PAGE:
I am going to try these http://www.pcworld.co.uk/martprd/sto...ory_oid=-34584 They use your mains power cables to run your network. you would simply cat5 back to the plug your router is getting power from then cat5 from the plug your PC is plugged into.

    Anyone using them?

    Toby

  12. #11
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    i would have sworn by cables a few months back, i used to have cat5 cable runs in my old house for streaming video from pc. just recently moved into a new house and have gone wireless, more due to lazyness than anything and i don't notice any difference apart from it being far easier.

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    Always use cable if you can, and if you cant, find a way to ..... Wireless is okay, but if you hold both technologies up against each other, like anything they have pro's and cons, but I prefer the stability of cable, and it is much more reliable.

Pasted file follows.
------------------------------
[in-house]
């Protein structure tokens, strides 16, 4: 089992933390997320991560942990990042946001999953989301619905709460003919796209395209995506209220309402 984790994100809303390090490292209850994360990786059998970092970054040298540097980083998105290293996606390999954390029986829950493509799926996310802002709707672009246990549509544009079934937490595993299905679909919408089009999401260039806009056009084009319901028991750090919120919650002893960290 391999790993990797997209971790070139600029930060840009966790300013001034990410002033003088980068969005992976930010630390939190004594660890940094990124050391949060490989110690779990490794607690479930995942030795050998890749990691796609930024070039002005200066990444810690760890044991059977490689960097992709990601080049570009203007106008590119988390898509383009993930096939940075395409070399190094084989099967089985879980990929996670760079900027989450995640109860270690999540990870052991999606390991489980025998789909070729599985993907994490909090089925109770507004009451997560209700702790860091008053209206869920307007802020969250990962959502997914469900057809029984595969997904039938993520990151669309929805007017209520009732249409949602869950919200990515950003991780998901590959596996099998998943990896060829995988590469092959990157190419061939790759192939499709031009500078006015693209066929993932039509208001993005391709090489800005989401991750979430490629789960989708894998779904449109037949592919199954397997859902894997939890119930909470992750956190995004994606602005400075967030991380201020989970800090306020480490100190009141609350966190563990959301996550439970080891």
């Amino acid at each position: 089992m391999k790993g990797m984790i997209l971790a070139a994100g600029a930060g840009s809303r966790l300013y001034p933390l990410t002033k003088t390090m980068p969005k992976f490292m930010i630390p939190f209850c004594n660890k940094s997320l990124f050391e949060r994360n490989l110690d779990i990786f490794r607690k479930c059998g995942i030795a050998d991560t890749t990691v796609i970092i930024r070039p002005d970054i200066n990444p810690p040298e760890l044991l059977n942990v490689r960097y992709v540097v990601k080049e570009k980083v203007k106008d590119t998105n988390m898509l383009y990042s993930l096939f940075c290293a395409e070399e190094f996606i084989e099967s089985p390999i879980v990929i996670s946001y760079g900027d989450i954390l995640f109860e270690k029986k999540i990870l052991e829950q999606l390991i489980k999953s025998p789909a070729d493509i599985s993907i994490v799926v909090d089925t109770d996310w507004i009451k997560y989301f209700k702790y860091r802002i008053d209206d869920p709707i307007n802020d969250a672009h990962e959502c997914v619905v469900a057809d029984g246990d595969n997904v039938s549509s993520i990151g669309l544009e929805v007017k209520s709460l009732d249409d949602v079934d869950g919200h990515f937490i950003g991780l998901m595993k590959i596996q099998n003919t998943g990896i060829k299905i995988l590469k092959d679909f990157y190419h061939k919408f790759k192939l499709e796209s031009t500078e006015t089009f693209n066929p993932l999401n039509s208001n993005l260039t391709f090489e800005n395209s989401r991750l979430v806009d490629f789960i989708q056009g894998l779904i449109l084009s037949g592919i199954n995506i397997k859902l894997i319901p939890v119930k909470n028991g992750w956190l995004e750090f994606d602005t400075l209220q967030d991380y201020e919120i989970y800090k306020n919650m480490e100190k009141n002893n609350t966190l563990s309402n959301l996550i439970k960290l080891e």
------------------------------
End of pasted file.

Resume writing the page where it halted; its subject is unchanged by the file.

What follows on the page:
As for those power units, I have never used them myself, but back in the days I used to do desktop support, we looked in to installing it at a clients house. Things may have changed, but I recall the limiting factor being how many circuits ran through the house, and that you had to be on the same circuit.

    Early models were really worthless, but apparently later models worked better, although I would still run CAT5, as most cables are CAT5e, which will run at a gig.

    My $0.02

  14. #13
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    Cat5e does not support 1000baseT, you need Cat6 for that (reliably)

    Wireless is now as fast as a 10/100 wired Cat5 connection so if you can do wireless then go for it.